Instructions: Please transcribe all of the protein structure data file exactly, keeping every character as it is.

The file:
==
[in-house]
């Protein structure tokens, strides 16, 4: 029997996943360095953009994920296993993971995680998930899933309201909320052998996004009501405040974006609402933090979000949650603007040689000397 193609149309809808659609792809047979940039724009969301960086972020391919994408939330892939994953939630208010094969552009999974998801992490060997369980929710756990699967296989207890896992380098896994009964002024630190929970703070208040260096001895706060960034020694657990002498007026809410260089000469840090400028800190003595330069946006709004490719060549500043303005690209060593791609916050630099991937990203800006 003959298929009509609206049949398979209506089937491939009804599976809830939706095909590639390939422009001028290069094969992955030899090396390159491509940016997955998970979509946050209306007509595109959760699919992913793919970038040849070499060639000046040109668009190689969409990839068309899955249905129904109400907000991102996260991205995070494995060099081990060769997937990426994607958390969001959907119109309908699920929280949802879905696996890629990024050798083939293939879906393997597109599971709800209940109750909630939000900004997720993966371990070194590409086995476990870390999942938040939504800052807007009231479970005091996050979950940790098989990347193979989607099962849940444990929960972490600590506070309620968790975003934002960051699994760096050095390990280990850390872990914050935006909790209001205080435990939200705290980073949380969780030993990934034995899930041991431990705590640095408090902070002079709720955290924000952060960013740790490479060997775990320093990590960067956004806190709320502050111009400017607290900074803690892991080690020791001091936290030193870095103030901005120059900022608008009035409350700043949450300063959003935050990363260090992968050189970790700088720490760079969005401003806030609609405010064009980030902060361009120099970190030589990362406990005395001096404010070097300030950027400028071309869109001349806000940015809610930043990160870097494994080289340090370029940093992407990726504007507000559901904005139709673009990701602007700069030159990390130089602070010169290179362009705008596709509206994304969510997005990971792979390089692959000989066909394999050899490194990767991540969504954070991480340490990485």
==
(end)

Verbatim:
[in-house]
């Protein structure tokens, strides 16, 4: 029997996943360095953009994920296993993971995680998930899933309201909320052998996004009501405040974006609402933090979000949650603007040689000397 193609149309809808659609792809047979940039724009969301960086972020391919994408939330892939994953939630208010094969552009999974998801992490060997369980929710756990699967296989207890896992380098896994009964002024630190929970703070208040260096001895706060960034020694657990002498007026809410260089000469840090400028800190003595330069946006709004490719060549500043303005690209060593791609916050630099991937990203800006 003959298929009509609206049949398979209506089937491939009804599976809830939706095909590639390939422009001028290069094969992955030899090396390159491509940016997955998970979509946050209306007509595109959760699919992913793919970038040849070499060639000046040109668009190689969409990839068309899955249905129904109400907000991102996260991205995070494995060099081990060769997937990426994607958390969001959907119109309908699920929280949802879905696996890629990024050798083939293939879906393997597109599971709800209940109750909630939000900004997720993966371990070194590409086995476990870390999942938040939504800052807007009231479970005091996050979950940790098989990347193979989607099962849940444990929960972490600590506070309620968790975003934002960051699994760096050095390990280990850390872990914050935006909790209001205080435990939200705290980073949380969780030993990934034995899930041991431990705590640095408090902070002079709720955290924000952060960013740790490479060997775990320093990590960067956004806190709320502050111009400017607290900074803690892991080690020791001091936290030193870095103030901005120059900022608008009035409350700043949450300063959003935050990363260090992968050189970790700088720490760079969005401003806030609609405010064009980030902060361009120099970190030589990362406990005395001096404010070097300030950027400028071309869109001349806000940015809610930043990160870097494994080289340090370029940093992407990726504007507000559901904005139709673009990701602007700069030159990390130089602070010169290179362009705008596709509206994304969510997005990971792979390089692959000989066909394999050899490194990767991540969504954070991480340490990485």